Photos: LSU upsets ninth ranked Kentucky _lowres

Advocate staff photo by HILARY SCHEINUK -- Flanked by LSU forward Ben Simmons (25) and LSU guard Jalyn Patterson (15), LSU guard Tim Quarterman (55) charges down court after stealing the ball from Kentucky forward Skal Labissiere (1), Tuesday, January 5, 2016, at LSU's PMAC in Baton Rouge, La. LSU won 85-67.

In its past two games, the LSU men’s basketball team has learned it’s better to have two point guards on the floor instead of one.

Or, in this case, one point guard and one point forward.

With a small adjustment a week and a half ago after a tough loss to Wake Forest, LSU’s up-tempo offense has been going with the flow to produce back-to-back wins to open Southeastern Conference play.

LSU (9-5, 2-0) hasn’t started league play with three straight wins since 2006, but the current Tigers can do that when they visit Florida (9-5, 1-1) at 12:30 p.m. Saturday.

If the modest winning streak is to grow, guard Tim Quarterman and forward Ben Simmons will have to play the way they did when the Tigers won two games in four nights at Vanderbilt (90-82) and against Kentucky (85-67).

LSU leads the league at 84.3 points per game, but something was missing prior to the previous two outings. The offense wasn’t hitting on all cylinders with Quarterman, the Tigers’ primary ball-handler a year ago as well as in his high school years, and the 6-foot-10 Simmons sharing those duties depending on the situation.

Quarterman ran things after made baskets or free throws by the opponent, while Simmons had the freedom to take the ball on rebounds and use his speed and ball-handling to jet up the floor.

“I felt out of sorts for a couple of games just trying to adjust to what was going on and stuff like that,” said Quarterman, who led LSU with 4.0 assists per game last season. “That comes with practice; just going out there and asking Coach (Johnny) Jones where he wants me when Ben brings the ball up. We have it down pat now.”

The result was a byproduct of getting used to playing with an exceptional ball-handler and passer like Simmons, who gets a bigger thrill from handing out assists than scoring. Simmons leads LSU and is fourth in the SEC at 5.2 assists per game.

“That was the adjustment we had to go through as a team, and at the beginning of the year we didn’t have this chemistry like we do now,” Quarterman said. “I didn’t know what to do at times when Ben had the ball in his hands. Our offense has flowed way better the last couple of games. We’ve had a lot of assists, and that’s big for us.”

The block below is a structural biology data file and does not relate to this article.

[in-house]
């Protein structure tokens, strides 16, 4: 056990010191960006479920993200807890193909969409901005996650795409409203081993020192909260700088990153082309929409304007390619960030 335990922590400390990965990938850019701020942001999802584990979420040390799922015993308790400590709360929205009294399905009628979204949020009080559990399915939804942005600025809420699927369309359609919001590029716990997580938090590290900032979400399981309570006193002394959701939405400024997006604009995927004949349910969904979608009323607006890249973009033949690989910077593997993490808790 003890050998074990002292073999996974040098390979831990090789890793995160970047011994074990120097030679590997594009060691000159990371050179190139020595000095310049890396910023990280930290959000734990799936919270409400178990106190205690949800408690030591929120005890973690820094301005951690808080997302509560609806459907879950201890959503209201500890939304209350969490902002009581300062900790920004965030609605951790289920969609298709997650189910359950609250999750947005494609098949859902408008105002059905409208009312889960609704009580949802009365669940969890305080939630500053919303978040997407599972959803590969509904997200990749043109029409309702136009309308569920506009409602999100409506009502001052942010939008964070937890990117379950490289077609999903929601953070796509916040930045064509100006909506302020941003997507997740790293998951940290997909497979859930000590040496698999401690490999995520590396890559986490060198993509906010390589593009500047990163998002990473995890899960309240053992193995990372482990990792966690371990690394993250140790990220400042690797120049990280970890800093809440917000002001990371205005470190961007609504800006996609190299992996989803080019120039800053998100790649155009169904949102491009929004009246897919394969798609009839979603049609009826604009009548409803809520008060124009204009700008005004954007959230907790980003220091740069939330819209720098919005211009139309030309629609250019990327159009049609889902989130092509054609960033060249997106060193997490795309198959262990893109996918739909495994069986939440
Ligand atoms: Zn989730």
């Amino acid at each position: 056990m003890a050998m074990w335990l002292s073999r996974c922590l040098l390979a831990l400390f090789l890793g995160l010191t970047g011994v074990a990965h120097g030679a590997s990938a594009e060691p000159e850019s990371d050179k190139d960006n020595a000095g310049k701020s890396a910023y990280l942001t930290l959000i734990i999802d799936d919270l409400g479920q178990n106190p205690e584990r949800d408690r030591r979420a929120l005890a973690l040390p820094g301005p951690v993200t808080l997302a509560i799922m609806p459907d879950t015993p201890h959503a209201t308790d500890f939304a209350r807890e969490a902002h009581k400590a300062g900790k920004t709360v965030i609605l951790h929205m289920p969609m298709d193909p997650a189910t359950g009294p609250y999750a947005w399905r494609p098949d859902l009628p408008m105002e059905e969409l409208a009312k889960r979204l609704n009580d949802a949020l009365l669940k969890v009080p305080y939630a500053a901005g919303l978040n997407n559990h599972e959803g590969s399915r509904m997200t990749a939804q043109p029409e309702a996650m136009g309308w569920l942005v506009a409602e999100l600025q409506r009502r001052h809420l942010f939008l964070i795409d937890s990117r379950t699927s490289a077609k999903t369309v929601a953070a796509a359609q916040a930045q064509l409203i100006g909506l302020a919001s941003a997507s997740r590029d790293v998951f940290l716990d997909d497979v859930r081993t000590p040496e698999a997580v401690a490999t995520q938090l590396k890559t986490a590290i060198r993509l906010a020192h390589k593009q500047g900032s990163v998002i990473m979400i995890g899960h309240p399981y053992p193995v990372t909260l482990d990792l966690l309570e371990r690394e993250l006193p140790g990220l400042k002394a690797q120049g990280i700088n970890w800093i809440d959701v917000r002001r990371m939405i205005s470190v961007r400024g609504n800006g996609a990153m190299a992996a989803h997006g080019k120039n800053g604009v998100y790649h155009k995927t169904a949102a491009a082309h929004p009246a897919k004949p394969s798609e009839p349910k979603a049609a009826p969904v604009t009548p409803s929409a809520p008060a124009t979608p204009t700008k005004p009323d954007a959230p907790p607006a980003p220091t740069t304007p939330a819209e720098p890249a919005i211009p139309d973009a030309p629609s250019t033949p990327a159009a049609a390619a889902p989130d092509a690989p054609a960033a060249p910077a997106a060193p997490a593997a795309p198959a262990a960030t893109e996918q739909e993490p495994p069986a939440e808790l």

Quarterman noted that he was so used to being the primary ball-handler that earlier in the season he would turn and look toward the basket to get the ball from the rebounder, only to see no one there after Simmons had already raced upcourt.

Things have changed for the better lately. Quarterman was given the green light by Jones to be the player he was last season, when he became an offensive threat while averaging 11.5 points.

In the win at Vanderbilt last Saturday, he was more active even though he scored just five points and had three assists. Then he broke out against Kentucky with 21 points, 10 rebounds and seven assists. It was the first time in six games that he scored in double digits since tying his career high with 27 in a loss at Houston.

“It’s getting used to it and having an understanding for our offensive flow,” Jones said. “When Tim is bringing it up, it’s having an idea of our spacing, execution and all those things that really need to take place.

“Both those guys have the ability to feed off of each other, and it’s a great weapon to have. It allows us to really get the ball up the floor quicker in a sense. So having two good decision-makers out there has been good.”

Simmons said he can see a difference in the offense in the past two games.

“We changed that up, so we’re flowing a lot more now,” he said. “Everyone knows where they need to be if I’m bringing the ball up or if Tim’s bringing it up. It took a couple games, but we’re improving with that.”

Follow Sheldon Mickles on Twitter, @MicklesAdvocate.